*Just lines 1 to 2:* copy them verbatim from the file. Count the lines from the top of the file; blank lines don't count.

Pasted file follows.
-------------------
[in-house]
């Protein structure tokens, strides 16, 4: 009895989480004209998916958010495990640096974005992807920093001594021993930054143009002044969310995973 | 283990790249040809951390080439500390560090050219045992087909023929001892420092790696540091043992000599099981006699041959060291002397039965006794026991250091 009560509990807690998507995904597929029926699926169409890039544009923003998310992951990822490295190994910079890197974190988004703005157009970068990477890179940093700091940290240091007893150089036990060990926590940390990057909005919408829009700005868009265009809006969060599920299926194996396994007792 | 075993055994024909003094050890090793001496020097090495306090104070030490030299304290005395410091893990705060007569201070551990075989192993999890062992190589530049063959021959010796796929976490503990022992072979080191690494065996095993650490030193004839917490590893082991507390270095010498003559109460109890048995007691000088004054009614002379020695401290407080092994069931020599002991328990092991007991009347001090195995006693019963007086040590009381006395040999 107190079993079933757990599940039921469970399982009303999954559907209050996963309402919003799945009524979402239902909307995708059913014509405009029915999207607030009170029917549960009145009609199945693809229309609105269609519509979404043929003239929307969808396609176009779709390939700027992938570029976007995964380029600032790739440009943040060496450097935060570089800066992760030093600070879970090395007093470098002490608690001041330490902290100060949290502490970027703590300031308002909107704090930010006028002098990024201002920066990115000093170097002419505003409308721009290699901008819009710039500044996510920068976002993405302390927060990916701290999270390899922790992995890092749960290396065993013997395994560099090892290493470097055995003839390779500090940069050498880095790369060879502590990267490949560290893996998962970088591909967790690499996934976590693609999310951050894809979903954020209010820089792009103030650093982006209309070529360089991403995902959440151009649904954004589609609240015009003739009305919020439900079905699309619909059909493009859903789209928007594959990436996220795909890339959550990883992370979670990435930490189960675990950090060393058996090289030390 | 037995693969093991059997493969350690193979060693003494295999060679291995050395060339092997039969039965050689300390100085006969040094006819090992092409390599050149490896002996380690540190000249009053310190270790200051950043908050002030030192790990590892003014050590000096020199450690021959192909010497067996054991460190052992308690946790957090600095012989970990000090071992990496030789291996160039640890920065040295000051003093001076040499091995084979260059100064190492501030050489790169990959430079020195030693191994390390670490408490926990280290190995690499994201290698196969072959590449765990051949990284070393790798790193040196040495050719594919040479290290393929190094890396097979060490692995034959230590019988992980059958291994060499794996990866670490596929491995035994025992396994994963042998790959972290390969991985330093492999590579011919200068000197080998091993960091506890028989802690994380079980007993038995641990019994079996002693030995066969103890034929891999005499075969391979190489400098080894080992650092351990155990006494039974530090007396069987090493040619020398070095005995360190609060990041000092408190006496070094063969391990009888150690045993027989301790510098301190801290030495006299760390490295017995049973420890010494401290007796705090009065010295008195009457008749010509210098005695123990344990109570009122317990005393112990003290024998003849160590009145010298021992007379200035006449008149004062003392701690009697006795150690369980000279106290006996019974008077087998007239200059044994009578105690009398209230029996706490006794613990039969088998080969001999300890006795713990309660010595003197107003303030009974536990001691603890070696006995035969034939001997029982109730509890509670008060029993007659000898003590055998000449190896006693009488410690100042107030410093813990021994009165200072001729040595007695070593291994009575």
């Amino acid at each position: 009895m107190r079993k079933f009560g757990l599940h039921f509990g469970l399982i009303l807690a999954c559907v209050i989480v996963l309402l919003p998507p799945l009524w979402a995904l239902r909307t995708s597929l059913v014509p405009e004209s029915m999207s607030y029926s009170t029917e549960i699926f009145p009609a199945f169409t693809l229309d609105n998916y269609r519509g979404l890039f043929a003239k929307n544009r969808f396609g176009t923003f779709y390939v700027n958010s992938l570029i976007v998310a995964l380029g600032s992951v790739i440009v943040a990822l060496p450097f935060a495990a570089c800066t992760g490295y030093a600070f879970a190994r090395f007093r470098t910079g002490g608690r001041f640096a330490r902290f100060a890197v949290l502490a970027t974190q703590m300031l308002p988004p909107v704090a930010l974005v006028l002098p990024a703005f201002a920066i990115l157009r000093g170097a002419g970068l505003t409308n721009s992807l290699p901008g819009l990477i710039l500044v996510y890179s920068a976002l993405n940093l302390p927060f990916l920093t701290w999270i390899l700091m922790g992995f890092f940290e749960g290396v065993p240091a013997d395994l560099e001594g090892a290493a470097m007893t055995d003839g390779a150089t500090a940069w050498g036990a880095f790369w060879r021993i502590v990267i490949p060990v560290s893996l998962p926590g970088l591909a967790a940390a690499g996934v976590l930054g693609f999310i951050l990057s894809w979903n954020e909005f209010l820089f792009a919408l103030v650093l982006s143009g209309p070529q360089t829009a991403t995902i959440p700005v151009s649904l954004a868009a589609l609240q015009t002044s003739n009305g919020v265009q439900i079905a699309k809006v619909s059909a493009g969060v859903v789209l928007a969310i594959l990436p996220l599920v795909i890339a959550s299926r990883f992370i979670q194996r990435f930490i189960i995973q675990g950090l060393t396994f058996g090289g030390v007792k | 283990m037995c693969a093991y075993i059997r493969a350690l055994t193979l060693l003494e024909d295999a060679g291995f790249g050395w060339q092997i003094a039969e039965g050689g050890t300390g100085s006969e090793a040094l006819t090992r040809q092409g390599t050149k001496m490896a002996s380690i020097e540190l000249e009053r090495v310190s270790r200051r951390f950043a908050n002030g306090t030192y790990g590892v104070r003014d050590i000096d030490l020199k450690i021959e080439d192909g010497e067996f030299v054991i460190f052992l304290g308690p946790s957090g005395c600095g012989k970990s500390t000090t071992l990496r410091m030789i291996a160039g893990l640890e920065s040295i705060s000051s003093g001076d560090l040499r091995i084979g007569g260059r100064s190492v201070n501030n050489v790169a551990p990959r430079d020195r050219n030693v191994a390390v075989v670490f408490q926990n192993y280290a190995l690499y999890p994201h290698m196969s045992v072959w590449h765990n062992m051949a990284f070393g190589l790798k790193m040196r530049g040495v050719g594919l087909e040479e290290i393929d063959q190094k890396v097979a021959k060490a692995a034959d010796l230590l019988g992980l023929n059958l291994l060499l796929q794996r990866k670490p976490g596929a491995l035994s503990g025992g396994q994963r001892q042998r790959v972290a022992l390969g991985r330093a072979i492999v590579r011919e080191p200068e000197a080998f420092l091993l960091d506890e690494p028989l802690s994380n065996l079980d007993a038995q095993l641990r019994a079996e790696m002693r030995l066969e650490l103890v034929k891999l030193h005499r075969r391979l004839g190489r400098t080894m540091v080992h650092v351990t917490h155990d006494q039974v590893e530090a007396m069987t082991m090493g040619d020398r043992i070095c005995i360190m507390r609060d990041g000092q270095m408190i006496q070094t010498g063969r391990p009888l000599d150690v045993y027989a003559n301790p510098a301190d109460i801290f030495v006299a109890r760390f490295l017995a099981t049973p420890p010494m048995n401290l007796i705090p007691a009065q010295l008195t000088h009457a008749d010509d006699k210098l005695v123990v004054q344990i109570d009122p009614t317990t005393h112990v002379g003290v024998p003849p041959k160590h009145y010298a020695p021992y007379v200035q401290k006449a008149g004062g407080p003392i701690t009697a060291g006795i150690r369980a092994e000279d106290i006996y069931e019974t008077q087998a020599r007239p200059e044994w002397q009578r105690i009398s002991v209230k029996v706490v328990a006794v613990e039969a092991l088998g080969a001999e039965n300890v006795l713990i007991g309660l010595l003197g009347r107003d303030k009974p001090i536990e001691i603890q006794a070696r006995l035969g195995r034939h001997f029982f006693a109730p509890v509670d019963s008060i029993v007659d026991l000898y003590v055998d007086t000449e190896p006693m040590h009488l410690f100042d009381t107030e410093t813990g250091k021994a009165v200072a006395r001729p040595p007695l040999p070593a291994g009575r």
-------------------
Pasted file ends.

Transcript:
[in-house]
């Protein structure tokens, strides 16, 4: 009895989480004209998916958010495990640096974005992807920093001594021993930054143009002044969310995973 | 283990790249040809951390080439500390560090050219045992087909023929001892420092790696540091043992000599099981006699041959060291002397039965006794026991250091 009560509990807690998507995904597929029926699926169409890039544009923003998310992951990822490295190994910079890197974190988004703005157009970068990477890179940093700091940290240091007893150089036990060990926590940390990057909005919408829009700005868009265009809006969060599920299926194996396994007792 | 075993055994024909003094050890090793001496020097090495306090104070030490030299304290005395410091893990705060007569201070551990075989192993999890062992190589530049063959021959010796796929976490503990022992072979080191690494065996095993650490030193004839917490590893082991507390270095010498003559109460109890048995007691000088004054009614002379020695401290407080092994069931020599002991328990092991007991009347001090195995006693019963007086040590009381006395040999 107190079993079933757990599940039921469970399982009303999954559907209050996963309402919003799945009524979402239902909307995708059913014509405009029915999207607030009170029917549960009145009609199945693809229309609105269609519509979404043929003239929307969808396609176009779709390939700027992938570029976007995964380029600032790739440009943040060496450097935060570089800066992760030093600070879970090395007093470098002490608690001041330490902290100060949290502490970027703590300031308002909107704090930010006028002098990024201002920066990115000093170097002419505003409308721009290699901008819009710039500044996510920068976002993405302390927060990916701290999270390899922790992995890092749960290396065993013997395994560099090892290493470097055995003839390779500090940069050498880095790369060879502590990267490949560290893996998962970088591909967790690499996934976590693609999310951050894809979903954020209010820089792009103030650093982006209309070529360089991403995902959440151009649904954004589609609240015009003739009305919020439900079905699309619909059909493009859903789209928007594959990436996220795909890339959550990883992370979670990435930490189960675990950090060393058996090289030390 | 037995693969093991059997493969350690193979060693003494295999060679291995050395060339092997039969039965050689300390100085006969040094006819090992092409390599050149490896002996380690540190000249009053310190270790200051950043908050002030030192790990590892003014050590000096020199450690021959192909010497067996054991460190052992308690946790957090600095012989970990000090071992990496030789291996160039640890920065040295000051003093001076040499091995084979260059100064190492501030050489790169990959430079020195030693191994390390670490408490926990280290190995690499994201290698196969072959590449765990051949990284070393790798790193040196040495050719594919040479290290393929190094890396097979060490692995034959230590019988992980059958291994060499794996990866670490596929491995035994025992396994994963042998790959972290390969991985330093492999590579011919200068000197080998091993960091506890028989802690994380079980007993038995641990019994079996002693030995066969103890034929891999005499075969391979190489400098080894080992650092351990155990006494039974530090007396069987090493040619020398070095005995360190609060990041000092408190006496070094063969391990009888150690045993027989301790510098301190801290030495006299760390490295017995049973420890010494401290007796705090009065010295008195009457008749010509210098005695123990344990109570009122317990005393112990003290024998003849160590009145010298021992007379200035006449008149004062003392701690009697006795150690369980000279106290006996019974008077087998007239200059044994009578105690009398209230029996706490006794613990039969088998080969001999300890006795713990309660010595003197107003303030009974536990001691603890070696006995035969034939001997029982109730509890509670008060029993007659000898003590055998000449190896006693009488410690100042107030410093813990021994009165200072001729040595007695070593291994009575």